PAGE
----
Who Doesn’t Want Marijuana Rescheduling?

Stephen Andrews
08 May 2024

Many cannabis proponents would have been happier with entirely removing marijuana from the lists of controlled substances, rather than rescheduling. But things are as they are. It’s more than clear that legalization is not a linear process. It’s not bringing things from point A to point Z in one simple and smooth move. Putting cannabis under Schedule III is a historic moment in its own right. And needless to say, there are those who’ve opposed this development from day one. Unfortunately, those are groups who fully stand against marijuana legalization.

Cannabis has many enemies. One of the worst types are those who are willing to pay hefty sums of money just to challenge the federal marijuana rescheduling effort. Such an unwise way to exercise your democratic rights. 

Just hours after it emerged that the DEA is motioning a process to move cannabis from Schedule I to Schedule III, away from dangerous drugs like heroin, and with that to finally acknowledge the medicinal benefits of the plant, a prominent group that stands against marijuana legalization already started to congregate and crowdfund money online in a bid to fight the policy change. 

The name of the group is Smart Approaches to Marijuana, or shortened SAM. So, uncle Sam wants to oppose marijuana policy change at every level, and to do so they have been asking their followers to donate a few bucks. 

Opponents Keep Saying that Cannabis is Threat to Public Health

The SAM group has launched a special “Rescheduling Legal Defense Fund” where the available donation options range from $250 and all the way to $5,000. (Hey, pardon your nice holiday to Barbados, do you have $5,000 to oppose marijuana legalization? My life depends on it). Of course, if you want, if you are so against people who giggle after they get a little high, you can donate much much more to this group. You can sell a kidney if you want and donate the money to that cause. There’s really no limit to what you can do to support the cause. 

On its front page, the group highlights that they’re “protecting the public from marijuana commercialization” and that they are to hold “big marijuana accountable.” 

“SAM’s primary focus is educating the public about the harms of marijuana legalization,” it says on the website, and it goes on to describe legalization as a “policy which has consistently placed corporate profits and addiction ahead of public health.”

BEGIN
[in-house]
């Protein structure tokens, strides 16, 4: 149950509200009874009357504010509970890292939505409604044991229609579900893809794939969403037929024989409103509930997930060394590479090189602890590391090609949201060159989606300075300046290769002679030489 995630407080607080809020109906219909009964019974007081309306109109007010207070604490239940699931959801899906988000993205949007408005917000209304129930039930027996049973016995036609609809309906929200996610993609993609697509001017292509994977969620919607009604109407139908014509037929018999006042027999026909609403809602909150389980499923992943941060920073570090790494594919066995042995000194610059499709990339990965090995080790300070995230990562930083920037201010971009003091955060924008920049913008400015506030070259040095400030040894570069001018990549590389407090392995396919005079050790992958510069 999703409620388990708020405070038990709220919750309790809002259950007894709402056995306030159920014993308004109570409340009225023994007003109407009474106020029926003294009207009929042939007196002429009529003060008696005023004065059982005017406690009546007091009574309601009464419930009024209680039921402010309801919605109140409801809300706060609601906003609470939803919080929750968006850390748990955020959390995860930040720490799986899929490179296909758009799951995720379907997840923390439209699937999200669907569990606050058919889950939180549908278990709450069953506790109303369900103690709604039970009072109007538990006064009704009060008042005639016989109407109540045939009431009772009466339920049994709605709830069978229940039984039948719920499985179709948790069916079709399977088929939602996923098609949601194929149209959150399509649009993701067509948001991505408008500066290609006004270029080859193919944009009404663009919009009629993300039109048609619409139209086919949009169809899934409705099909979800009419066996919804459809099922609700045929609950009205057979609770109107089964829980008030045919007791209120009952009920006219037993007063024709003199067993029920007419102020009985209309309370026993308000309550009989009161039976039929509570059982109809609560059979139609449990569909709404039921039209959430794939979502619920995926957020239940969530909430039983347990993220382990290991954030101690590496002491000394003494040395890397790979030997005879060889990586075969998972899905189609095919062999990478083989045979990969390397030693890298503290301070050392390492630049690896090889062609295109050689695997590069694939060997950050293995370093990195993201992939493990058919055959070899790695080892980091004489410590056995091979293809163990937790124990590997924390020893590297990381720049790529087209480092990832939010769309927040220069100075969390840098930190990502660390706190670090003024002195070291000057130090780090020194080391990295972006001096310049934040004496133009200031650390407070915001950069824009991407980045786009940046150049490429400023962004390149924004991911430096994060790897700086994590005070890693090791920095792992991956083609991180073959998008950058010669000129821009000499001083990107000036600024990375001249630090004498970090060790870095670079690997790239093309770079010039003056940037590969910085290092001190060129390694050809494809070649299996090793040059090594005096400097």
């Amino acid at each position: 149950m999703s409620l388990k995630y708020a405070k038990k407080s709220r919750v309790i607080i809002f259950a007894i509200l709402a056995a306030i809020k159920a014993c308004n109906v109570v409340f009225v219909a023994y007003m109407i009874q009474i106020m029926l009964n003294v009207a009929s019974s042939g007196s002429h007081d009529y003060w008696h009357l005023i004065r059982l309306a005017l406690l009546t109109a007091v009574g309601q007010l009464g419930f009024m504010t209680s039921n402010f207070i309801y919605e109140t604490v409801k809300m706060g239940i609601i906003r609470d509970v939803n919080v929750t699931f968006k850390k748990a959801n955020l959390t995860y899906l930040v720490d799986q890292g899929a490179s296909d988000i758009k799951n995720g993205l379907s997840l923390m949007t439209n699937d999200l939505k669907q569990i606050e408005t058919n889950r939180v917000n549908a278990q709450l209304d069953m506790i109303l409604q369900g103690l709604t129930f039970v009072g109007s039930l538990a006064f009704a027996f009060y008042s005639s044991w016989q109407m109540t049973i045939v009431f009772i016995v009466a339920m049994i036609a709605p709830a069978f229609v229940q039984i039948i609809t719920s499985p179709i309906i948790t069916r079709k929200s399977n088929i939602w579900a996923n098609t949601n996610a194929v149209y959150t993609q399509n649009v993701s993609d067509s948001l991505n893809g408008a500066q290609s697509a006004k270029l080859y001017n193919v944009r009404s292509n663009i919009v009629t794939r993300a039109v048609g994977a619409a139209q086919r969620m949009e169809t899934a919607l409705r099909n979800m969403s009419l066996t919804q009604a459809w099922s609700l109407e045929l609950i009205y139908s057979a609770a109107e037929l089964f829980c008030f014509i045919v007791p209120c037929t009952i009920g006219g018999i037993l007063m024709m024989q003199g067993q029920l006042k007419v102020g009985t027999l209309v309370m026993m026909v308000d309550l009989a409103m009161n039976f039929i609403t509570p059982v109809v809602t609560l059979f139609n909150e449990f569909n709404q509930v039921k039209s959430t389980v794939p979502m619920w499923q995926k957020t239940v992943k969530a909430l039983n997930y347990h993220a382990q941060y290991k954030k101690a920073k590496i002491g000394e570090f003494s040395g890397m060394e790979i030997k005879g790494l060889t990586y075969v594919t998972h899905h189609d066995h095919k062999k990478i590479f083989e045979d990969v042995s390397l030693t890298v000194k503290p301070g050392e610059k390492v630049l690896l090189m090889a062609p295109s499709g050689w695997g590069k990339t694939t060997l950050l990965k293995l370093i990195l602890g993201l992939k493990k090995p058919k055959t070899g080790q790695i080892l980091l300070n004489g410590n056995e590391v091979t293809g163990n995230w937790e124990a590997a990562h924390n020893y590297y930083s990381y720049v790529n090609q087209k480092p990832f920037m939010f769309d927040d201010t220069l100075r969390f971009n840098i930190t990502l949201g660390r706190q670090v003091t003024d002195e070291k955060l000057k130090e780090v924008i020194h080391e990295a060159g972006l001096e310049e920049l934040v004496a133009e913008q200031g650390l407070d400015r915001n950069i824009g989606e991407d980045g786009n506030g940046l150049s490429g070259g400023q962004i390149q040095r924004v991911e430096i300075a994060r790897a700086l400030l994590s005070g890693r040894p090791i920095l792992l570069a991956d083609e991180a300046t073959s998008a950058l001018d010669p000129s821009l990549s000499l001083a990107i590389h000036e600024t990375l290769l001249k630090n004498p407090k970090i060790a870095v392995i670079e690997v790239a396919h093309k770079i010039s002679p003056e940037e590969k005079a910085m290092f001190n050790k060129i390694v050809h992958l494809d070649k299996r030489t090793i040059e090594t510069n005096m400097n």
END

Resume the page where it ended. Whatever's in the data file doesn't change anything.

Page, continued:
Clicking “Donate” on the website’s menu leads to another sticky message that says, “Our new Rescheduling Legal Defense Fund will be used to support our challenges of marijuana laws and regulations, specifically marijuana’s Schedule III recommendation.” 

Rescheduling will remove a significant tax burden for cannabis companies, which the group also views as problematic. For cannabis operators this would indeed be one of the biggest gains. It’s worth noting that, with all the financial problems the industry is facing, only a small fraction of weed businesses are profitable. 

A report from last year revealed that less than 25% of cannabis businesses are profitable, representing a devastating fall from the 42% profitable the year before that. With rescheduling, cannabis businesses should be at least freed from settling the unfair and controversial 280E tax code

The SAM group is also worried that rescheduling will boost the proliferation of high potency products. Which we’ve heard it all before. Is there a point to remind ourselves once again that while you might die from heavy and excessive drinking of legal alcohol, that scenario would never occur from smoking too much weed, including weed in its most potent forms. Certainly, smoking too much can be troublesome, but every mature individual probably knows what is best for them and how much THC they can tolerate. 

Campaigning against legalization is doing more damage than good obviously. Heightened regulation guarantees safer and tested products, with clear labeling what’s in a product. It also ensures equal opportunities for those most affected by the War on Drugs. The War on Drugs wasn’t very successful. It wasn’t cheap either. It caused enormous damage, unleashing injustice to minority groups across the nation. We’ve merely started to reverse the significant disproportional damage caused from the old drugs laws. If anyone wants to donate to groups like SAM, it’s donating to revert back the little progress that has been made. It’s like pulling back the War on Drugs. And truth be told, nobody wants to go back to that unhappy time in the nation’s history. 

Also read on Soft Secrets:

US Will List Cannabis as Soft Drug

Former Officer Now Pro-Cannabis: “It Saved My Life”

FDA Reflects on 50 Years of Marijuana Research

Stephen Andrews